Social hubs and the dizzy heights of innovative workspaces

Over the last two decades, the workspace has received far more attention as bosses look to get the best out of their workforce, realising that this included the environment where they spent most of their day.

The key is to benefit the workforce and, in turn benefit the company. But how extreme can the work environment get?

Or should that be how EXTREME can it get?

Announced last month, employees at 22 Bishopgate in the City of London will be able scale a climbing wall as part of the fitness facilities. So what?

Well, they will actually be scaling up a window, 125 metres above the ground in the 62-story skyscraper!

Aside from the vertigo-inducing prospects of looking over the City as you auto-belay yourself up a window, it is part of the recognition that workplaces need to change, to become centres – or social hubs – that bring colleagues together.

Social hubs

For many companies, these social hubs – be it hi-tech coffee shops or even bars – are key to attracting employees to a firm. With pay packets remaining fairly stable, it is these other benefits that can hold the key to getting the best employees out there.

Twenty-Two will not only have workspace for 12,000 people, it will also have a fresh food market, innovation hub, gym, welding retreat and spa, a business clan and a cycle hub.

Another company to take the wellbeing approach is WeWork which now has 12 locations in London. All their office spaces have breakout centres were people can relax, bar areas for socialising, bike storage and showers and a pet-friendly policy so you can bring Spot in if he’s feeling a bit lonely.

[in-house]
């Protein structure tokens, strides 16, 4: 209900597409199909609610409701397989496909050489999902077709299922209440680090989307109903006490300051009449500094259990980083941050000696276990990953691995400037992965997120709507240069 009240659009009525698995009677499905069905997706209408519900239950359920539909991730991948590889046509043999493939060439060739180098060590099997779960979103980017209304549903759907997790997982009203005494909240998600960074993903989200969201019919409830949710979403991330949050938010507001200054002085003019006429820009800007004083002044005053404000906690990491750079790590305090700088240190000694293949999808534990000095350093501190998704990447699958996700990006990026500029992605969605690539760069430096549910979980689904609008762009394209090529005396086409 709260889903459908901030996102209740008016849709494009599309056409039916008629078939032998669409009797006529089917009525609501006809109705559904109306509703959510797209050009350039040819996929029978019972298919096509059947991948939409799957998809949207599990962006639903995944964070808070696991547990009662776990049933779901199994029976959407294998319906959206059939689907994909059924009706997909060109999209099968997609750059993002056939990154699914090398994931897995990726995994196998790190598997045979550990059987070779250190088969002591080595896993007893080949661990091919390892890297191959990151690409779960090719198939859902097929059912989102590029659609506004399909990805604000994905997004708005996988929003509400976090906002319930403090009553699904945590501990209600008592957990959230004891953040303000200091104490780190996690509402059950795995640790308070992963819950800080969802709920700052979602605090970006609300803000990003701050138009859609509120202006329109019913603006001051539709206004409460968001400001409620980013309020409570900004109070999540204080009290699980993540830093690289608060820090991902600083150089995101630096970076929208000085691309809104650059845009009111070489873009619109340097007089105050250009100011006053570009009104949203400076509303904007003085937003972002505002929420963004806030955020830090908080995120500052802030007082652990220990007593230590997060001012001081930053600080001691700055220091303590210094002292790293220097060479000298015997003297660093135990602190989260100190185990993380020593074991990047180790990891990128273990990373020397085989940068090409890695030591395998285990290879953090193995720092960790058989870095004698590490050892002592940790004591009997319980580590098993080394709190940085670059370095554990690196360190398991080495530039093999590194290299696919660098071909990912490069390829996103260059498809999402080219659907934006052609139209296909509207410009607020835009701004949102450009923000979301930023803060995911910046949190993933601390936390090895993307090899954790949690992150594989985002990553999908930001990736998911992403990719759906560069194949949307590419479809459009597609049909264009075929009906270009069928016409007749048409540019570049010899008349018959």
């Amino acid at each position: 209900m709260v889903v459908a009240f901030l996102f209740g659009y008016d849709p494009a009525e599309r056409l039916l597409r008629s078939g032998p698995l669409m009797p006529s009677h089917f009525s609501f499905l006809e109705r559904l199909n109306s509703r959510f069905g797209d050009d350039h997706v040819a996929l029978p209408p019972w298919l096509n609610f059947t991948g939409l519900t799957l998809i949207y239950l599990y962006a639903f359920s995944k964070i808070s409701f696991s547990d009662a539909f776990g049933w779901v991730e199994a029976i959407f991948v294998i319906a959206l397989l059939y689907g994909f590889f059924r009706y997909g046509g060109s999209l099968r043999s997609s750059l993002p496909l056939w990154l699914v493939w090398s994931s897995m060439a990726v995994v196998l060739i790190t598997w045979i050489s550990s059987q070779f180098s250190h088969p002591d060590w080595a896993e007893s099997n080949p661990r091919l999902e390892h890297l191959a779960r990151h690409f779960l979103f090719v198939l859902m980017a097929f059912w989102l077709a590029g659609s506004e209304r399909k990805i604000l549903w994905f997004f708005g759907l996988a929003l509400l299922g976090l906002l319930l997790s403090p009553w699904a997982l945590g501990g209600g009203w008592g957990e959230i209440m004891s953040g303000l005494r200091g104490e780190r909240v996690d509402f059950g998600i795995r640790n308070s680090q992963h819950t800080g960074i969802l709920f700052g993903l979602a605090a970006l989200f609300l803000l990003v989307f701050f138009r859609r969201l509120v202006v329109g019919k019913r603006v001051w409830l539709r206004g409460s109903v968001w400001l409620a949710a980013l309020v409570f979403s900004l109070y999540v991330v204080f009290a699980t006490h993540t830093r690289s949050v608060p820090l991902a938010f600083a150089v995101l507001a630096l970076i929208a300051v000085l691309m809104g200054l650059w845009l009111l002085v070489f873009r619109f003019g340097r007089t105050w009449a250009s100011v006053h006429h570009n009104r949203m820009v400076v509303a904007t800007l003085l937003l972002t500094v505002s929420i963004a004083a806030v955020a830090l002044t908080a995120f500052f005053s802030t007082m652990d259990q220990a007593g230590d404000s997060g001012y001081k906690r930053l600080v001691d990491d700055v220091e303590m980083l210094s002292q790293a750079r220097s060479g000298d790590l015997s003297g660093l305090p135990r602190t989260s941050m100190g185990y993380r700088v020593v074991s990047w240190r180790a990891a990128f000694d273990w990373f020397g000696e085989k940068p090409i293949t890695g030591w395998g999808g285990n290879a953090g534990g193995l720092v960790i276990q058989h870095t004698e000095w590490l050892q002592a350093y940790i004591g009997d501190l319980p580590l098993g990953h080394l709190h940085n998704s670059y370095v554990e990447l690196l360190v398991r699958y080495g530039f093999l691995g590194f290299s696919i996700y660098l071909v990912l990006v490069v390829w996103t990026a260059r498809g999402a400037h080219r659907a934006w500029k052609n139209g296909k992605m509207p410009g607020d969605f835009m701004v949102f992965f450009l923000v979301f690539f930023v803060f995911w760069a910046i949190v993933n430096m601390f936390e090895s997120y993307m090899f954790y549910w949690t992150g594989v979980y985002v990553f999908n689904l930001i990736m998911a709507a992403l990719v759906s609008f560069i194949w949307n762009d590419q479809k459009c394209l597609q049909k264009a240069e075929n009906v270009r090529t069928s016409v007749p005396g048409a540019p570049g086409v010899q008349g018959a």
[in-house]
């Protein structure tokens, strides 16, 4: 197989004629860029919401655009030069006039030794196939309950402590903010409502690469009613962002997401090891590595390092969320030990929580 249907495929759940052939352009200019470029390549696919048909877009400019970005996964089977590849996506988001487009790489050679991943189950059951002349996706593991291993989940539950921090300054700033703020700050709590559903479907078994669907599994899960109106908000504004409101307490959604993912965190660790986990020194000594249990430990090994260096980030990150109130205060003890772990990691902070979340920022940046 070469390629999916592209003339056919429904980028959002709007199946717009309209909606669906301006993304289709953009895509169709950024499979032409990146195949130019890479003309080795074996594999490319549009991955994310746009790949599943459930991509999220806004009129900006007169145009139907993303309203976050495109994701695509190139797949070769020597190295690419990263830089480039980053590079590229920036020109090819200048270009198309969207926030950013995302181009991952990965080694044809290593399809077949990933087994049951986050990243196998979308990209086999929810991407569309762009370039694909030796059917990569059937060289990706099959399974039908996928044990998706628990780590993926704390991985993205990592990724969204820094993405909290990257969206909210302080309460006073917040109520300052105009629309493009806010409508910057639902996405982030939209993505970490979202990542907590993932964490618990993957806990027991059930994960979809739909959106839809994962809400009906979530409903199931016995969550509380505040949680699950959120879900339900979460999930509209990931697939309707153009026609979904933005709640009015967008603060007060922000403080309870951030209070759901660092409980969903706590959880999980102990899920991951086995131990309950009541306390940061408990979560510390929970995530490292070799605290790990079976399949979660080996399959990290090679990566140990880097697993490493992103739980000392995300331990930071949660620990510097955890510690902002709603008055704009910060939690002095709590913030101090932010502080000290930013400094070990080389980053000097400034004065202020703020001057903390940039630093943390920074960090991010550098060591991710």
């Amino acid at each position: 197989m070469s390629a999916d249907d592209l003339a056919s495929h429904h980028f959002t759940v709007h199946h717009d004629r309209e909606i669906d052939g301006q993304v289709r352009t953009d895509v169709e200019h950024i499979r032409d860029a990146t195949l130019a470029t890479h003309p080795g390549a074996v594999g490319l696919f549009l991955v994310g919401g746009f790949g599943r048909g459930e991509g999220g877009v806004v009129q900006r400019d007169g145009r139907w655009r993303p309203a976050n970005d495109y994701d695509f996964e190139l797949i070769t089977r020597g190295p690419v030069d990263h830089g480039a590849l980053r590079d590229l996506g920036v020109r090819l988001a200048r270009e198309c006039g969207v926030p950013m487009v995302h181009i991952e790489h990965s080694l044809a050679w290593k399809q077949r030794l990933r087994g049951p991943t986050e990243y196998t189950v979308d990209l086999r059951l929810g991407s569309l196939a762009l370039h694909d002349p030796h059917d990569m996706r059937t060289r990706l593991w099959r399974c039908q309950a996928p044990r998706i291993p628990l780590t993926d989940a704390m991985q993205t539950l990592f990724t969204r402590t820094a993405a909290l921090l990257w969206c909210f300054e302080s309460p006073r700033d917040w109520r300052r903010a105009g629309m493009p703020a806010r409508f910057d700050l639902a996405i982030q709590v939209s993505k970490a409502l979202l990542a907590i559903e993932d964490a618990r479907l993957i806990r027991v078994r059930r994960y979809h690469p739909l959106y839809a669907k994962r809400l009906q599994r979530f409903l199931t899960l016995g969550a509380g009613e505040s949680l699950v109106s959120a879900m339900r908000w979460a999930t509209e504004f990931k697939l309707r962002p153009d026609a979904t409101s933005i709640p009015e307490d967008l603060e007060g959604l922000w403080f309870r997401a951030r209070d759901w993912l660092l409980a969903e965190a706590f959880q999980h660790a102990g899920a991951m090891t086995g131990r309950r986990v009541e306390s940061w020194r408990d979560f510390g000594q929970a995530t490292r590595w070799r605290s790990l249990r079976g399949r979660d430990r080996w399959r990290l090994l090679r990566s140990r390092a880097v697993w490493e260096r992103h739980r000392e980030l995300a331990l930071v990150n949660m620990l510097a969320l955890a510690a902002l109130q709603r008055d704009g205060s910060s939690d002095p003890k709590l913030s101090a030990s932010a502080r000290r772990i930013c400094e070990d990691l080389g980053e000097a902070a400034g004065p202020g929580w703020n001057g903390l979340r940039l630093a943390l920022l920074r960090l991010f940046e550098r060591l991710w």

On a smaller scale

For the smaller office, you can look at these innovative spaces and think – well it is easy for them.

But a degree of planning and re-organisation can give you the benefits on a smaller scale.

Look at your space, is it being utilised it get the best out of your co-workers? Perhaps a couple of sofas near the tea facilities? Better lighting? Look at your space and think what would increase productivity.

Can the space fill a social role? Is it conducive to informal collaboration? For most people, gone are the days of the smokers’ huddle and for the Netflix, Amazon, binge-watching generation, the water cooler is no longer the hub for these interactions. So, can you use your space to help?

If you have a few cyclists in the firm, see if there is any spare space that can be converted into a drying/locker area for kit or strike a deal with a nearby gym to let longer commuters or fitness fans use the facilities if you cannot have them yourself.

The office plays a major part in the worker’s life and just as technology improved productivity so can the environment. So, watch this space!

To find out more

If you would like to find out more about how we can help develop your dream office space, give us a ring on 020 8405 0555 or send us a message.